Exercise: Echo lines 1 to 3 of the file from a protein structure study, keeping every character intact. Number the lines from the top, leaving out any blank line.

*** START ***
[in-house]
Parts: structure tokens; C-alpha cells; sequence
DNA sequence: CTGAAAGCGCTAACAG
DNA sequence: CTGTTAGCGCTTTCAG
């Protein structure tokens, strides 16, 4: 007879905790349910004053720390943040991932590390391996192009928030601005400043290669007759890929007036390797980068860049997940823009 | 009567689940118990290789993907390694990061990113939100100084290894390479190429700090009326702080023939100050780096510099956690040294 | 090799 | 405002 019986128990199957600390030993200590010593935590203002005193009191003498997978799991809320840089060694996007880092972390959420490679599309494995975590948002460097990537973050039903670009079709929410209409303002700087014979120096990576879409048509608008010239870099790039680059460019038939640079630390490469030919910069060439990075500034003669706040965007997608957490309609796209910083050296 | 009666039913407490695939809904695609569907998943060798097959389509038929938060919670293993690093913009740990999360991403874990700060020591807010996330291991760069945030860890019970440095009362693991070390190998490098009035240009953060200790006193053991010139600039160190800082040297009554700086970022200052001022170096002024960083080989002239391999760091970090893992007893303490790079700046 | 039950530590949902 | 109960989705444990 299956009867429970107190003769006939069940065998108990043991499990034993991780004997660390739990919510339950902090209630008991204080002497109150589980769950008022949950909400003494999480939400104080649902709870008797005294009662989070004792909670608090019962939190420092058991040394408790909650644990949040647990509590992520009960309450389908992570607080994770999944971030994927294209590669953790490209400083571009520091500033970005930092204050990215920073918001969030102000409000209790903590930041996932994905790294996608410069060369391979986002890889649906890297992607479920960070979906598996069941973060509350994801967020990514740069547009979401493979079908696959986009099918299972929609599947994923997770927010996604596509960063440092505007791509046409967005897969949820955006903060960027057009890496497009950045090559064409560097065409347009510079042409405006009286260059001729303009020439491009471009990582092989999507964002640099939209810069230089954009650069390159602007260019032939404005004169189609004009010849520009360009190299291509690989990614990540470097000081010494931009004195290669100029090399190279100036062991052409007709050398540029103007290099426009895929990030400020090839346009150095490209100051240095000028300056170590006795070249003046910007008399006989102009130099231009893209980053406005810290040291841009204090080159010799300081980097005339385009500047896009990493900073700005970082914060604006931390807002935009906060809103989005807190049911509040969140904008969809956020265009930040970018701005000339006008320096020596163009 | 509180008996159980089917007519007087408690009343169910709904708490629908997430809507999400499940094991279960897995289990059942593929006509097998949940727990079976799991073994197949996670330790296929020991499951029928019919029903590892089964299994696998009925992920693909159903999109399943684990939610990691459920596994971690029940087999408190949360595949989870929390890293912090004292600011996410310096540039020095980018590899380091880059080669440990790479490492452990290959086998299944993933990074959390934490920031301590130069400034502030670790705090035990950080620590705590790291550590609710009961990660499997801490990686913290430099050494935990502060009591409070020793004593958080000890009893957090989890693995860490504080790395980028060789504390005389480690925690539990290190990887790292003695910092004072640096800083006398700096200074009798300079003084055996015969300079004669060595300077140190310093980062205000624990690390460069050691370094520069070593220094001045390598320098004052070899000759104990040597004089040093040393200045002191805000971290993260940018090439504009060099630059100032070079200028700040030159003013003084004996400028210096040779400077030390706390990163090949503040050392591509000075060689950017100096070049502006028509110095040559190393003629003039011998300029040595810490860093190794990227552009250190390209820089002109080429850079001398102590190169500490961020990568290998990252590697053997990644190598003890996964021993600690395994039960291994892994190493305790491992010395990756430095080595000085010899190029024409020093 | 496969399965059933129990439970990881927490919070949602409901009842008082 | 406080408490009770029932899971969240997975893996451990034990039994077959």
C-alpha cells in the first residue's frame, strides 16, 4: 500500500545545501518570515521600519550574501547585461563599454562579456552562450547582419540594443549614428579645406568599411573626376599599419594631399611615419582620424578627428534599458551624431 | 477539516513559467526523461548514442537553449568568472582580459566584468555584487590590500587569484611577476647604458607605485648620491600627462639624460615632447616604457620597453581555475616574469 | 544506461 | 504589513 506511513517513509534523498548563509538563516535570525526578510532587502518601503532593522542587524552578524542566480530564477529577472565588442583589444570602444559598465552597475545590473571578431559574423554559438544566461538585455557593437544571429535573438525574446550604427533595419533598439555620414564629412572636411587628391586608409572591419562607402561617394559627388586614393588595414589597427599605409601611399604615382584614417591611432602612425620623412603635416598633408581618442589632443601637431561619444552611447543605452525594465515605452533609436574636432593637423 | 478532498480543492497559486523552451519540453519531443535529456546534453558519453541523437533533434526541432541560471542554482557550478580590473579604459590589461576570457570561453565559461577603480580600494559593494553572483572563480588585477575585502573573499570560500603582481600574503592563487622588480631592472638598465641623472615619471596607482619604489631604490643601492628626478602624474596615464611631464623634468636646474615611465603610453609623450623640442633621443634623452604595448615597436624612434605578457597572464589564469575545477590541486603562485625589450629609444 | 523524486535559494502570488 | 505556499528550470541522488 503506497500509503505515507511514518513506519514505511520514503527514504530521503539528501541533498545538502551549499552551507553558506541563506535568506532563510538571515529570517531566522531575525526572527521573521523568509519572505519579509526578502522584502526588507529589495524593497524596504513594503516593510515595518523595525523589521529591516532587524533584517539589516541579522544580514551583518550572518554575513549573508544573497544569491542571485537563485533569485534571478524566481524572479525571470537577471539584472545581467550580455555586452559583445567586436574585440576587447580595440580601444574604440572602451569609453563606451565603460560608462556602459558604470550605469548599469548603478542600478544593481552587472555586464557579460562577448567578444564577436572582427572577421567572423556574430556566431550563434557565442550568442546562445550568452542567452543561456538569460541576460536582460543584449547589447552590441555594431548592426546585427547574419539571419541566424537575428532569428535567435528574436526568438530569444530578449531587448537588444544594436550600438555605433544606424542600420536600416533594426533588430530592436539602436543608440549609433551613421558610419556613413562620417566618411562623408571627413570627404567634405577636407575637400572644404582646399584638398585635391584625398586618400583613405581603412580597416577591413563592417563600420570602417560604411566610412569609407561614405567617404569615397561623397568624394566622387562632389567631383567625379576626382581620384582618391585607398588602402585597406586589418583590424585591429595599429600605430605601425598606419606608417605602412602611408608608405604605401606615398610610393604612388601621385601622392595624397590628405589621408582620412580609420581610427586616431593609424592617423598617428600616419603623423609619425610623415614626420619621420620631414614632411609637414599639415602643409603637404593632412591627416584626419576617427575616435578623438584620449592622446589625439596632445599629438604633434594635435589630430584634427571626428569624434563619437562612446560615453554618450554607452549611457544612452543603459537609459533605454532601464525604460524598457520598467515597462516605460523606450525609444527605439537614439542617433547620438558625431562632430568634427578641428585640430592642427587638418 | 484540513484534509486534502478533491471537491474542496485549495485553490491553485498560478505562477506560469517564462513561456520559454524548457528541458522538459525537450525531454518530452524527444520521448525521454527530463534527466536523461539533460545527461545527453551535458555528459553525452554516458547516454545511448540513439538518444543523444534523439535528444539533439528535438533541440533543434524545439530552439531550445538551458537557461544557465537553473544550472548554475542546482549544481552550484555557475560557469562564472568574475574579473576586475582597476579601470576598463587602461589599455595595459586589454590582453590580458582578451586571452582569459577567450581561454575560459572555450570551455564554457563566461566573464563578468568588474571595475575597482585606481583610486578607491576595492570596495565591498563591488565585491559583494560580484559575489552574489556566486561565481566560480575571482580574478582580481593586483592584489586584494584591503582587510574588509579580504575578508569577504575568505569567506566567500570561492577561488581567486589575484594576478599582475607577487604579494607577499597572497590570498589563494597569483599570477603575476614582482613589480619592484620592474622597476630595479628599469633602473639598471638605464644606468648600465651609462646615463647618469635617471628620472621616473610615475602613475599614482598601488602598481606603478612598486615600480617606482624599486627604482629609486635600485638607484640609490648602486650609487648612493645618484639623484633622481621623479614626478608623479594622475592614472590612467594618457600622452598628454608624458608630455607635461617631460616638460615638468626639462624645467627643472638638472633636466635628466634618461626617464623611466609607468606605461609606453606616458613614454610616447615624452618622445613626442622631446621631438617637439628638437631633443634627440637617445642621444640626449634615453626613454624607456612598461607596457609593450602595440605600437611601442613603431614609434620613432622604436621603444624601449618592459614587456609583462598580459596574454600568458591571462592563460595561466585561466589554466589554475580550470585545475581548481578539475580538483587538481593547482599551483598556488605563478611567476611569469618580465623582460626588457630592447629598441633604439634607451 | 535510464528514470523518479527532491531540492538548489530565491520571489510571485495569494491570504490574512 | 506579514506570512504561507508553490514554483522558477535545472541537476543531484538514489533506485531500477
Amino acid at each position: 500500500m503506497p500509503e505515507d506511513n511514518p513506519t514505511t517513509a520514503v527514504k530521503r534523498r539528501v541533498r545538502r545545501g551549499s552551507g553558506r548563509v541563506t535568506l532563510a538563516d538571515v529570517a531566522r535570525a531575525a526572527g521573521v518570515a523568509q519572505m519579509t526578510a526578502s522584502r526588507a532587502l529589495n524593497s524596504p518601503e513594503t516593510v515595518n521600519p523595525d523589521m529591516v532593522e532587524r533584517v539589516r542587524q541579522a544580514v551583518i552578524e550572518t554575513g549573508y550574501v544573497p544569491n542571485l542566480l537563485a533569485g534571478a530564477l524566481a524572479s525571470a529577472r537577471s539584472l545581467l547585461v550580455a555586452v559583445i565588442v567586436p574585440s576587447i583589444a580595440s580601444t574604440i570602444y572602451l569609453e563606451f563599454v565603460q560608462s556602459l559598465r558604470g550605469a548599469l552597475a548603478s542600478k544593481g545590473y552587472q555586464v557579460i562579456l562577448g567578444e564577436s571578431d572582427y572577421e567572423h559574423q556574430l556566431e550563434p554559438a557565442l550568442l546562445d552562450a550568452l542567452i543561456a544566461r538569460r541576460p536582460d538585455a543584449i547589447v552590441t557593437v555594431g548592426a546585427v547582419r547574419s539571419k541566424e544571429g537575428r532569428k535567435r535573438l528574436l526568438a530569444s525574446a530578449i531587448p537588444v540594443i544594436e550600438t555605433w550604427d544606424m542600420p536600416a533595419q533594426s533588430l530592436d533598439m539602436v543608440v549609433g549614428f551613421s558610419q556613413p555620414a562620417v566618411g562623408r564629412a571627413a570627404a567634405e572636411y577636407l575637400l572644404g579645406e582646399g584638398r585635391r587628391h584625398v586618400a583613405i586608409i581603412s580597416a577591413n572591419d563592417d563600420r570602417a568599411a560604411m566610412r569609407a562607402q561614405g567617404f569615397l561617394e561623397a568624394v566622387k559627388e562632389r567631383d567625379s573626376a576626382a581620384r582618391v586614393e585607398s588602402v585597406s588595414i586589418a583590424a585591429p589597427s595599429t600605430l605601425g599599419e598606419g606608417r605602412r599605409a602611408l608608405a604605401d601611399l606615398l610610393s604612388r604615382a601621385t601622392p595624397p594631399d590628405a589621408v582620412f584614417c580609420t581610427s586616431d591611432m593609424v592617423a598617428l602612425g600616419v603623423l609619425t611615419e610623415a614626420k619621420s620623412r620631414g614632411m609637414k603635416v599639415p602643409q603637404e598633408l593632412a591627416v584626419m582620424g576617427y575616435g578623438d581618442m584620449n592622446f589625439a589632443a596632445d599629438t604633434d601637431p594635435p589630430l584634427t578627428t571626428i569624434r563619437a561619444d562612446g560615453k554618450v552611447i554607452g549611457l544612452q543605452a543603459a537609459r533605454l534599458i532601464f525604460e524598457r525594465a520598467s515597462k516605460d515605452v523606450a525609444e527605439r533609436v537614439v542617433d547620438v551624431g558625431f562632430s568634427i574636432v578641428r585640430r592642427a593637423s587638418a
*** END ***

[in-house]
Parts: structure tokens; C-alpha cells; sequence
DNA sequence: CTGAAAGCGCTAACAG